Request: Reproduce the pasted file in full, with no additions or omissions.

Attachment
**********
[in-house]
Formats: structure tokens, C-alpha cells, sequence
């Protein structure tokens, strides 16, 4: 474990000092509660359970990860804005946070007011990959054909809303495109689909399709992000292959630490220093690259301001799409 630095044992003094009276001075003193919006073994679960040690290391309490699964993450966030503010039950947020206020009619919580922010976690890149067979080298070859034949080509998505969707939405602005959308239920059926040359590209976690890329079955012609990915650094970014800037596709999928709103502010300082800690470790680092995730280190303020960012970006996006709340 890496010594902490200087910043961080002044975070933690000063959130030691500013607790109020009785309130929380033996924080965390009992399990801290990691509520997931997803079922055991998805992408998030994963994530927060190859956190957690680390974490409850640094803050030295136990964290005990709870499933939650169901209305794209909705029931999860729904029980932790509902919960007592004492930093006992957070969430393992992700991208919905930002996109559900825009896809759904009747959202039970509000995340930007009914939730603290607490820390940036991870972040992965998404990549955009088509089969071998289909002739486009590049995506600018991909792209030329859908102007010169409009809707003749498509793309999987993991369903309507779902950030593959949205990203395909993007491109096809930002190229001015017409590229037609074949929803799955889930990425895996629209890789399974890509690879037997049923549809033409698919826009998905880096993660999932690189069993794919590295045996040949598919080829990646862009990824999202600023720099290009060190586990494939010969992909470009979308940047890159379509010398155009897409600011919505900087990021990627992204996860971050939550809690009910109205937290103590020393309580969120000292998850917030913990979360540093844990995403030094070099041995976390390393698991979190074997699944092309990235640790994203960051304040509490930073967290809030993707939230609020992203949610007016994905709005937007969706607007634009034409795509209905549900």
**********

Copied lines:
[in-house]
Formats: structure tokens, C-alpha cells, sequence
């Protein structure tokens, strides 16, 4: 474990000092509660359970990860804005946070007011990959054909809303495109689909399709992000292959630490220093690259301001799409 630095044992003094009276001075003193919006073994679960040690290391309490699964993450966030503010039950947020206020009619919580922010976690890149067979080298070859034949080509998505969707939405602005959308239920059926040359590209976690890329079955012609990915650094970014800037596709999928709103502010300082800690470790680092995730280190303020960012970006996006709340 890496010594902490200087910043961080002044975070933690000063959130030691500013607790109020009785309130929380033996924080965390009992399990801290990691509520997931997803079922055991998805992408998030994963994530927060190859956190957690680390974490409850640094803050030295136990964290005990709870499933939650169901209305794209909705029931999860729904029980932790509902919960007592004492930093006992957070969430393992992700991208919905930002996109559900825009896809759904009747959202039970509000995340930007009914939730603290607490820390940036991870972040992965998404990549955009088509089969071998289909002739486009590049995506600018991909792209030329859908102007010169409009809707003749498509793309999987993991369903309507779902950030593959949205990203395909993007491109096809930002190229001015017409590229037609074949929803799955889930990425895996629209890789399974890509690879037997049923549809033409698919826009998905880096993660999932690189069993794919590295045996040949598919080829990646862009990824999202600023720099290009060190586990494939010969992909470009979308940047890159379509010398155009897409600011919505900087990021990627992204996860971050939550809690009910109205937290103590020393309580969120000292998850917030913990979360540093844990995403030094070099041995976390390393698991979190074997699944092309990235640790994203960051304040509490930073967290809030993707939230609020992203949610007016994905709005937007969706607007634009034409795509209905549900």